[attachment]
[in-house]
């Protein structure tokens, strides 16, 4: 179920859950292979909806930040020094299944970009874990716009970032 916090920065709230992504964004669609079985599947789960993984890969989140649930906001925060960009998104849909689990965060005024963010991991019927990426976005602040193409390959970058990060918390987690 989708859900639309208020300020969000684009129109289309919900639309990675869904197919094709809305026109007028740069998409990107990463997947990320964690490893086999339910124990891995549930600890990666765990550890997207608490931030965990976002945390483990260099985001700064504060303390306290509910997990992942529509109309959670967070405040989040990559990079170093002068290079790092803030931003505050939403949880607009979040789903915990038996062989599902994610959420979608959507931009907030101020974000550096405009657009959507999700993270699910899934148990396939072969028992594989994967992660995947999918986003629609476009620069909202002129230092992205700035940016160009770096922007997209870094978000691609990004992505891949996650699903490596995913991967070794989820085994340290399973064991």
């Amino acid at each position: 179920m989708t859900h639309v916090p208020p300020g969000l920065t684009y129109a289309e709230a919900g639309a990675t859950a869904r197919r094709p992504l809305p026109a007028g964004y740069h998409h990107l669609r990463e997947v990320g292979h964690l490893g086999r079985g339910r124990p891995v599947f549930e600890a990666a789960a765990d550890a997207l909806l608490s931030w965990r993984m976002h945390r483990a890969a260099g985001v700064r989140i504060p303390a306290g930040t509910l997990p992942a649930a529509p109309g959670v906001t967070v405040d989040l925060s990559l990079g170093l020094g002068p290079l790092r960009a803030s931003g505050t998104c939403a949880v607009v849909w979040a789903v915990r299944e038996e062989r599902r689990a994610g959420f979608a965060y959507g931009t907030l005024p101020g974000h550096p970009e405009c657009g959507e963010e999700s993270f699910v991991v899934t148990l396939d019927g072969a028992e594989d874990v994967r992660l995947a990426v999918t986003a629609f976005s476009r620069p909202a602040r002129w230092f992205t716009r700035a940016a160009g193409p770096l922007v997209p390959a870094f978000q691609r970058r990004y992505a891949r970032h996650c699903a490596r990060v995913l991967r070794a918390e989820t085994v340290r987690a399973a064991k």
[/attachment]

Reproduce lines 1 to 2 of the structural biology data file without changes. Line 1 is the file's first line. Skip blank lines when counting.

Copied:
[in-house]
């Protein structure tokens, strides 16, 4: 179920859950292979909806930040020094299944970009874990716009970032 916090920065709230992504964004669609079985599947789960993984890969989140649930906001925060960009998104849909689990965060005024963010991991019927990426976005602040193409390959970058990060918390987690 989708859900639309208020300020969000684009129109289309919900639309990675869904197919094709809305026109007028740069998409990107990463997947990320964690490893086999339910124990891995549930600890990666765990550890997207608490931030965990976002945390483990260099985001700064504060303390306290509910997990992942529509109309959670967070405040989040990559990079170093002068290079790092803030931003505050939403949880607009979040789903915990038996062989599902994610959420979608959507931009907030101020974000550096405009657009959507999700993270699910899934148990396939072969028992594989994967992660995947999918986003629609476009620069909202002129230092992205700035940016160009770096922007997209870094978000691609990004992505891949996650699903490596995913991967070794989820085994340290399973064991």